Identity and transnationalism: narrating the Haitian-American home in selected works by Edwidge Danticat


In contemporary discourses, the lives of migrants are often marginalised and silenced. For this reason, bringing the theme of migrants’ identities to the foreground in literary research appears to be increasingly important. This article discusses the experiences of Haitian immigrants to the US as narrated by the Haitian-American author Edwidge Danticat. I explore the theme of making a transnational home in her novel Breath, Eyes, Memory (1994) and short stories from the collection Everything Inside (2019). The analysis is based on a combination of two theories: Steven Vertovec’s theory of transnationalism and Paul Ricoeur’s philosophy of narrative identity, which enable interpreting intergenerational identity changes, certain methods of cultural reproduction, and “little” cultural cross-connectedness of “family and household” (Vertovec 2009: 3-18) in the context of personal identity understood as formed through narratives. This article focuses on the transition from a Haitian home to an American one as an important part of identity-formation processes. It also views a migrant’s journey as still incomplete after coming to the US and requiring “emplotting” (De Fina 2003: 17) its fragmented events into stories. The article attempts to demonstrate intangible ways of creating a transnational home and domestic methods of narrating and negotiating one’s cultural identity in Danticat’s fiction. I claim that Danticat’s works narrate personal experiences to generate a “refigured” understanding of time and transnational ties within the family sphere.


transnationalism, home, identity, Haiti, storytelling, trauma

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Published : 2022-08-01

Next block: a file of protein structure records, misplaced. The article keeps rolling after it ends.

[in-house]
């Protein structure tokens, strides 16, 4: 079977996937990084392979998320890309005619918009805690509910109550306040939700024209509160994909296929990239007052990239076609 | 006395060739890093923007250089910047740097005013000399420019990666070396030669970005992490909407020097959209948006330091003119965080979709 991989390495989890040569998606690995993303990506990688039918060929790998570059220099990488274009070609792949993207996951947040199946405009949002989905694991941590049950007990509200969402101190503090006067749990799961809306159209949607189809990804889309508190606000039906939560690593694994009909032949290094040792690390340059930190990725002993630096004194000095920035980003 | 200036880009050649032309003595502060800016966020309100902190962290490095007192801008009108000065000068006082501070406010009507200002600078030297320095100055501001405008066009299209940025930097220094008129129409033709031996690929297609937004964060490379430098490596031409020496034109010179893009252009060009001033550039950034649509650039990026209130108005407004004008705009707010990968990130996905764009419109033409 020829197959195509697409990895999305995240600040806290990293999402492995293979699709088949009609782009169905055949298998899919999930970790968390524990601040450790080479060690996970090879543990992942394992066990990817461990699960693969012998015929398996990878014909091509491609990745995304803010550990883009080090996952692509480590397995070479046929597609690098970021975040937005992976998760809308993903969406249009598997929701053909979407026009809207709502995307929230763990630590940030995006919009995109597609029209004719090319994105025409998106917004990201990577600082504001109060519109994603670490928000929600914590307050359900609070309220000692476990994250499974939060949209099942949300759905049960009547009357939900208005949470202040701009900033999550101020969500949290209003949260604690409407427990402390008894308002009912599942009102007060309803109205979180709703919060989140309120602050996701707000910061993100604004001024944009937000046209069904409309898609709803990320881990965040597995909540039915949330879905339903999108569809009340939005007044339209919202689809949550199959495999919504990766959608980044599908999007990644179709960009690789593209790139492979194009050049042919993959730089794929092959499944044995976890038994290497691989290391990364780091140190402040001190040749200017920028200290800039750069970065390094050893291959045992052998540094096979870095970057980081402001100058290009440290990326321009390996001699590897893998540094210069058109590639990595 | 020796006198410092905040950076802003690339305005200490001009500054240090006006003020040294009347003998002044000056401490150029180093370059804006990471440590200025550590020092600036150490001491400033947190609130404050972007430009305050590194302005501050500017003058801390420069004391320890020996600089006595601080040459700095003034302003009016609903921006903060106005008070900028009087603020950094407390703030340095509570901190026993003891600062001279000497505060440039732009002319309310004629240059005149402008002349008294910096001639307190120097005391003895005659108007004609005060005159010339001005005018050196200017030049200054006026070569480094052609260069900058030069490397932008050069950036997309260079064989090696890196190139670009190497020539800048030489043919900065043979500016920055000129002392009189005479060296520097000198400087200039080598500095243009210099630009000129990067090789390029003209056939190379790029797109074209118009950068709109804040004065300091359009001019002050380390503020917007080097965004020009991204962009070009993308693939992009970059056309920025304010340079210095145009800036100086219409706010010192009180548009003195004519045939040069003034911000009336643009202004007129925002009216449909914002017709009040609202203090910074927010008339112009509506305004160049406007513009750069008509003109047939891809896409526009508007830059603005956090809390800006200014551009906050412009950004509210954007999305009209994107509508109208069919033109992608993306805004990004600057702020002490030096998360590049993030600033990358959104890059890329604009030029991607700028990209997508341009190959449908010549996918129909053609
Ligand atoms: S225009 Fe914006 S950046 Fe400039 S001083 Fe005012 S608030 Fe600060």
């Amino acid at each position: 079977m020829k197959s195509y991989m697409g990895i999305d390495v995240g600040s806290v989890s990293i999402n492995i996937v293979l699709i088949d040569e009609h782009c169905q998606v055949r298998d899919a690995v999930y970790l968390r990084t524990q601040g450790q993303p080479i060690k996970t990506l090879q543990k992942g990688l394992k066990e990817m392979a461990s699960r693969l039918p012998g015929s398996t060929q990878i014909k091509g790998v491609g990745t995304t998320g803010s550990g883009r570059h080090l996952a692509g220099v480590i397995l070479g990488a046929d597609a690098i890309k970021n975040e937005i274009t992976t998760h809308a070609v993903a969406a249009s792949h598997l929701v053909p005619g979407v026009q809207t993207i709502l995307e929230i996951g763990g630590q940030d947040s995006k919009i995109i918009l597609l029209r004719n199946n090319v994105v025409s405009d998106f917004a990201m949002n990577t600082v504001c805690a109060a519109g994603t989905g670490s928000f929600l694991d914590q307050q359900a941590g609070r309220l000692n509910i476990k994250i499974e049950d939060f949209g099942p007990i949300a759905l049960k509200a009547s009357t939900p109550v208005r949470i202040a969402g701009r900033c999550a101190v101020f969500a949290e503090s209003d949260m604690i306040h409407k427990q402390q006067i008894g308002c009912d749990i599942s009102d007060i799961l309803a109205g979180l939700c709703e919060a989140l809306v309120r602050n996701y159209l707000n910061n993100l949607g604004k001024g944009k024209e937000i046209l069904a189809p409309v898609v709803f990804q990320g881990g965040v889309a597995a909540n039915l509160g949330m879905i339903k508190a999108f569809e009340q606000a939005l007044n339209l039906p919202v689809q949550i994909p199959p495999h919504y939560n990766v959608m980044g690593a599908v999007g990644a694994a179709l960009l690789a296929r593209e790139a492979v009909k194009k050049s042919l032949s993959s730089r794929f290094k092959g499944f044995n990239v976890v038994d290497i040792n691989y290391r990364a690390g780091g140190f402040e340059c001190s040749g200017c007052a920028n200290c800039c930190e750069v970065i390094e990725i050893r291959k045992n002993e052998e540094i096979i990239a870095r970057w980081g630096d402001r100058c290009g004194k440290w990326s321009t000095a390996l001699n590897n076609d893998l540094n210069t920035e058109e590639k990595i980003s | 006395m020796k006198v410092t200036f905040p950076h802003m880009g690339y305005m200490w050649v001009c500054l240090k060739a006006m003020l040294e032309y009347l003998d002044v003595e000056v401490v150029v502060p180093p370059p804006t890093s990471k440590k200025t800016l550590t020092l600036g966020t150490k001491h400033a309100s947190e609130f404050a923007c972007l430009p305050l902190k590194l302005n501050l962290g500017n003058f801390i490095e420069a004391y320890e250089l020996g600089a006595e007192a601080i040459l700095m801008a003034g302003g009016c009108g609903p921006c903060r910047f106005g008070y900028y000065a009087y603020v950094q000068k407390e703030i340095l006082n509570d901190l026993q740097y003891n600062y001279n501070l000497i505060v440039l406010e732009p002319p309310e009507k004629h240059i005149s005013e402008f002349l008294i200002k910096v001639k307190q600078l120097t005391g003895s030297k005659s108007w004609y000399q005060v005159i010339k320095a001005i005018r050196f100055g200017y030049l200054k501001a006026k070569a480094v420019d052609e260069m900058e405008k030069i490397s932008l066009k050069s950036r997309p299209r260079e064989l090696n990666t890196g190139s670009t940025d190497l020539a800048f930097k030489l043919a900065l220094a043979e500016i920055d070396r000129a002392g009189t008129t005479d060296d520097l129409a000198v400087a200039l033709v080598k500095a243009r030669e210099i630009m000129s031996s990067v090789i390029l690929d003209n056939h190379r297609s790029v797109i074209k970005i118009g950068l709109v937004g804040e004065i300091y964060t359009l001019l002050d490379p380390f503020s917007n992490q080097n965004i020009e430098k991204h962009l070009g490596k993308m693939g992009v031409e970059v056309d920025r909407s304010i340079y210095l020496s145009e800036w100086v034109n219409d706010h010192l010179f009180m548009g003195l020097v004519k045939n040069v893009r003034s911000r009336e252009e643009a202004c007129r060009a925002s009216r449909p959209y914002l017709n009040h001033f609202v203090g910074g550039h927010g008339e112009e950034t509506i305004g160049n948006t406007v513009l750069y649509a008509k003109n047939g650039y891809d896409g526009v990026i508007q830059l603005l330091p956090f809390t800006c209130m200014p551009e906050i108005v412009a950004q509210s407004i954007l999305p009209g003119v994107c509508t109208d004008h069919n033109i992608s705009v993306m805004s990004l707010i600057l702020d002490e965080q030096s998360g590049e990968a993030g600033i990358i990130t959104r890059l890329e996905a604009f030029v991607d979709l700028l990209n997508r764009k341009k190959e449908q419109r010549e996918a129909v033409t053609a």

Dudek, M. (2022) “Identity and transnationalism: narrating the Haitian-American home in selected works by Edwidge Danticat”, Crossroads. A Journal of English Studies, (36). doi: 10.15290/CR.2022.36.1.06.

Mateusz Dudek
Adam Mickiewicz University in Poznań, Poland  Poland

Mateusz Dudek obtained his MA degree with distinction in 2020 in the field of literary studies at the Department of English, Nicolaus Copernicus University in Toruń. He continues his academic education as a doctoral student at the Adam Mickiewicz University in Poznań. His research concentrates on analysing the issues of narrative and cultural identity in contemporary diasporic literature written in English. His publications include: “2084. The End of the World. Subjectivity and Power in Boualem Sansal’s Vision of an Islamist Totalitarian Society”, published in a post-conference volume entitled Faces of Crisis in 20th- and 21st-Century Prose. An Anthology of Criticism (Wydawnictwo Uniwersytetu Jagiellońskiego, 2020) and “Krik? Krak! and Brother, I’m Dying by Edwidge Danticat: The Transnational Experience of Haitian Refugees”, published in Archiwum Emigracji Vol. 28 (Toruń, 2020). He is interested in political philosophy, the theory of transnationalism and diaspora studies, and the works of Edwidge Danticat, Boualem Sansal, and Philip Roth.